Specific Systems of Treatment
as little salt as possible, and never over ½ tea- spoon per day. Never overeat.
“Day 16 - Begin taking 3 almonds with break- fast and dinner. Continue a very small fruit sup- per if essential; it should be omitted as soon as possible.
“Day 17 - Continue the present food plan, but begin serving ½ cup of brown rice at breakfast and dinner.
“Days 18 to 20 - Increase the quantity of rice by one-fourth cup per day until serving one cup. Serve with dry or chopped fruit or onions, toma- toes, lemon juice, or green peas for seasoning.
“Day 21 - Increase the number of high protein foods served to supplement the rice, keeping the variety of dishes to a minimum, and using 3 items only at each meal, as follows:
“(a) Eat plenty of raw fruit, including fresh lemon and grape juice or raw vegetables, includ- ing carrot juice. Do not eat fruits and vegetables at the same meal. If possible, 50-80% of the meal should be eaten raw. Asparagus and garlic have both been ascribed as anti-cancer qualities.
“(b) Choose cooked grains or vegetables from the following list. These foods are selected because of their low phenylalanine and lysine content: po- tatoes (white or sweet), carrots, rice, millet, corn, buckwheat, barley, rye, oats, wheat.
“(c) Use immature legumes (such a field peas or green peas) not more than twice a week, for they are high in phenylalanine and lysine. Select only one at a meal.
“(d) Use whole grain cereals or quick breads without sugar, baking powder, soda, or excessive salt.”
That concludes the description by Dr. Chase
of her nutritional treatment for cancer. Elsewhere in her book, she discussed the importance of fre- quent enemas, rest, etc. So the above only consti- tuted a brief outline of the nutritional part of her therapy.
It will be interesting to compare her program with the Gerson therapy. There are similarities, and there are differences. Overall, it would appear that the Gerson diet is much more intensive, and better suited to advanced cases of cancer.
____________________ OTTO WARBURG, M.D., 1930
Note to Researchers: Warburg’s research into oxygen vs. fermentation, as a source of cellular energy, needs to be ampli- fied. Techniques should be devised for both terminating fermen- tation in cancer tissue and transporting more oxygen to it.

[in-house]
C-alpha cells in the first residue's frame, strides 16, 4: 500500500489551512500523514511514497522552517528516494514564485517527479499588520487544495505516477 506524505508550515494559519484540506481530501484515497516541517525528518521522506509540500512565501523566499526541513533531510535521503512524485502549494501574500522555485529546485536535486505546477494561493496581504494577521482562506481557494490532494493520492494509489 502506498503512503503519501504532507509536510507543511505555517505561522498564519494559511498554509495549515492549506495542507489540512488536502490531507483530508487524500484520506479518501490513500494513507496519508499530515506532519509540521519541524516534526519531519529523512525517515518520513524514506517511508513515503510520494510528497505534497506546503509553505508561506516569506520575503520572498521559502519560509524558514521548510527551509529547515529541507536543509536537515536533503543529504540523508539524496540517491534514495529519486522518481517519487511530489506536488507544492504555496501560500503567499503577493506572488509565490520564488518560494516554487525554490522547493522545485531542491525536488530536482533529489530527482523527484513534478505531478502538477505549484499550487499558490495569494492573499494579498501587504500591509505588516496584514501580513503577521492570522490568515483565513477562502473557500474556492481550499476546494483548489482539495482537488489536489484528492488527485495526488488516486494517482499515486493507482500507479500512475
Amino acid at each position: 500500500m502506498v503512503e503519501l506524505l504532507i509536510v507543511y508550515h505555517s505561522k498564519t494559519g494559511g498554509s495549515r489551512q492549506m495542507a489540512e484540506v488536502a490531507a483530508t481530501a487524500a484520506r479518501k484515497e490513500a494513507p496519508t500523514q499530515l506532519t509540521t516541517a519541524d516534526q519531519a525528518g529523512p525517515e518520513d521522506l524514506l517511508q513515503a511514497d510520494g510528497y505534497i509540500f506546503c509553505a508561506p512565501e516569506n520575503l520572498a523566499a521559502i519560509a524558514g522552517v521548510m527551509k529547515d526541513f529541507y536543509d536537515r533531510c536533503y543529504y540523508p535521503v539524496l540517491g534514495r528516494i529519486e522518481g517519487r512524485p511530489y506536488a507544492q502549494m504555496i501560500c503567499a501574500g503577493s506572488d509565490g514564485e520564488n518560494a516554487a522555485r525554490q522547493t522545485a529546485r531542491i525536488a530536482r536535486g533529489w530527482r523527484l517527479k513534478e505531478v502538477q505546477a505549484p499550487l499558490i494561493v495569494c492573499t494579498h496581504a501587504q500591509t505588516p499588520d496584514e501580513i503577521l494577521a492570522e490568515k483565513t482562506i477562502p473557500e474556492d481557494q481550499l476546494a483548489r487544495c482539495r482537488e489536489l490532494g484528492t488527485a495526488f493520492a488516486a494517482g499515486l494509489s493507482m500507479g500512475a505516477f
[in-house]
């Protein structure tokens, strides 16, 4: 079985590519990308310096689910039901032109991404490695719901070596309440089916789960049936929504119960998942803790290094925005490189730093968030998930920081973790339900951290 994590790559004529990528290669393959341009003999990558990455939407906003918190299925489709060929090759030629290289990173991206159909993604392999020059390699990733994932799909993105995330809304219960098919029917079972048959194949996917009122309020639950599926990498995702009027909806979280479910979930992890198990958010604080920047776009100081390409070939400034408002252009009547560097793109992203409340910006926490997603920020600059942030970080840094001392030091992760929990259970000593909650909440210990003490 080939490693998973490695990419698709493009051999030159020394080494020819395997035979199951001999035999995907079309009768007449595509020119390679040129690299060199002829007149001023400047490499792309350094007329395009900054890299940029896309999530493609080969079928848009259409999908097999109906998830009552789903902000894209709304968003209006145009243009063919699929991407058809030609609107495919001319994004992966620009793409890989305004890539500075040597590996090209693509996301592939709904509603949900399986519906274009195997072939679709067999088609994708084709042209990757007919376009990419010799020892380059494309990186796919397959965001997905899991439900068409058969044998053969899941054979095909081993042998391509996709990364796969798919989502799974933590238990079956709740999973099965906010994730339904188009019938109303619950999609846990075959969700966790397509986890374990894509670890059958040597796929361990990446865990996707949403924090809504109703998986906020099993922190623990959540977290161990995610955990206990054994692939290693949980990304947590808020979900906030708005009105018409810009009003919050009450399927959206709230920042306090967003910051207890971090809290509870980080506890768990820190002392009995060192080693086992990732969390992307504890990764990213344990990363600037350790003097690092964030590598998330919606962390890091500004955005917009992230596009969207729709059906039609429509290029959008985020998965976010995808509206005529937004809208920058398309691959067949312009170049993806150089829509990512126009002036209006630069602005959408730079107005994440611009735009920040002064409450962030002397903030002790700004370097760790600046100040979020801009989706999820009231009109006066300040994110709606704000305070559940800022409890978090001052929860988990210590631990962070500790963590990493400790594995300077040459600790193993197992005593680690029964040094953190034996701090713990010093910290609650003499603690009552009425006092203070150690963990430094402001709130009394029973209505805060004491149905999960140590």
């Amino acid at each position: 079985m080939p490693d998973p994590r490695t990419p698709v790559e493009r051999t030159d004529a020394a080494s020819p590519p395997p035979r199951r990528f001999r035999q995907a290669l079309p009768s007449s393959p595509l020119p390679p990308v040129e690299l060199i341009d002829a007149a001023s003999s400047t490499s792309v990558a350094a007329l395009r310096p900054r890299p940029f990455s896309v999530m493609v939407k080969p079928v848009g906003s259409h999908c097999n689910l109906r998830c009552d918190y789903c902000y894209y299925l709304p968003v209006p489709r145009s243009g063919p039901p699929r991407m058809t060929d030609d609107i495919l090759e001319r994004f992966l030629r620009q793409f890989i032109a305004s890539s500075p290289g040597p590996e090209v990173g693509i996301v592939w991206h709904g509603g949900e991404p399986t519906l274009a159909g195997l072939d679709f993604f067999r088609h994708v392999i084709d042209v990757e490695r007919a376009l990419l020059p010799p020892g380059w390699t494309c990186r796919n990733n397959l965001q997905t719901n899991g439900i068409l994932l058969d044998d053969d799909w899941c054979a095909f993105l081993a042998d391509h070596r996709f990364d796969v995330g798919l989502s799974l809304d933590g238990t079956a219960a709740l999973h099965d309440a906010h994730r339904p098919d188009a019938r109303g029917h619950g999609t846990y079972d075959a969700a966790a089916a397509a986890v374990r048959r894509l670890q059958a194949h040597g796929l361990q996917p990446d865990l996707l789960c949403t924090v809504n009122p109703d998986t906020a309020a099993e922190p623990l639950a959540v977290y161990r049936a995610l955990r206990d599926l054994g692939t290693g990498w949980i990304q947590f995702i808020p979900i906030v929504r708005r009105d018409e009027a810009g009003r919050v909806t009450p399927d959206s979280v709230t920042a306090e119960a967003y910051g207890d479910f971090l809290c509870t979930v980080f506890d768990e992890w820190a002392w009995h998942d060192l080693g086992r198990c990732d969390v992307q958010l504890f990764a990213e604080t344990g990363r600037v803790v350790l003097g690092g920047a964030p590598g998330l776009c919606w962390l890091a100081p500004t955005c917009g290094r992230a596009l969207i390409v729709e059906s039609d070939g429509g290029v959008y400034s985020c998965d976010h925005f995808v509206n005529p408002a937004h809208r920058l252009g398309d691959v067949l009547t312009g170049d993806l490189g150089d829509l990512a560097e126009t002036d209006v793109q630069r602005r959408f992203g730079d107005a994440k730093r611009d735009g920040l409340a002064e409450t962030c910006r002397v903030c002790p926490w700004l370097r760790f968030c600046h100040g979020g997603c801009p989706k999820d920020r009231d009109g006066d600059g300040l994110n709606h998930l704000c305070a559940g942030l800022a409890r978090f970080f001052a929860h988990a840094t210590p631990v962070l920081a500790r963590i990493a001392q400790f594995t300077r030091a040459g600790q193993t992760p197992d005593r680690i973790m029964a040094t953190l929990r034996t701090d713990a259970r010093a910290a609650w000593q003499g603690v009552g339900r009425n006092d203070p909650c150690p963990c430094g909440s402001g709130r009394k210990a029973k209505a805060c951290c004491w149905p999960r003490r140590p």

Working Summary: Although anticipated ten years earlier by Koch, Warburg’s theory of cancer was monumental, and re- sulted in major advances in alternate cancer treatment later in
Dr. Warburg won the Nobel prize in physiol- ogy and medicine in 1931 for his discovery of a respiratory enzyme. One of his most controver- sial theories concerned the nature of cancer cell metabolism, that is, the way in which cells ob- tained their energy.
Warburg was the only person to ever win the Nobel prize twice in his own field. (One of the only other persons to win the Nobel prize twice, Linus Pauling, also did research into alternate cancer therapy and is discussed later in this book.)
Normally, human cells obtain their energy through respiration. Each of the vast millions of cells in the body takes in oxygen and gives off car- bon dioxide and water. This is a complex, but highly efficient, way of generating energy.
But there is another, far more primitive and wasteful way of generating energy: fermentation. Simple life forms, such as bacteria, use this method. This is why milk sours and yeast makes bread to rise.
But there are times when our human cells also use fermentation to produce energy. One occurs when the muscles or brain require a quick burst of energy.
Another occurrence—and this is the heart of his theory—is when cancer cells begin function- ing. According to Warburg, all cancer cells live by fermenting sugar in what are essentially “air- less” (called “anaerobic”) reactions.
Warburg maintained that if a person could find a way to stop this fermentation, he could stop the cancer.
He developed this theory in 1930, a year be- fore he received the Nobel prize for different re- search.
Other scientists have since proven that can- cer becomes more resistant to therapy as the tumor mass becomes more acidic and anaero- bic.
Warburg’s theories provided the foundation for ozone and hydrogen peroxide therapies, which are given intravenously, orally, and rec- tally. While the efficacy of these therapies is controversial, experts caution against drinking hydrogen peroxide, since it is such a potent free- radical generator.
You will recall that, 10 years before Warburg’s theory, Koch began using Glyoxylide, an oxygen catalyst, in his work.
Later, we will learn about the research work of Joseph Gold who, in 1968, published a paper on oxygen therapy. Revici also used oxygen injec- tions. The use of hydrogen peroxide is based on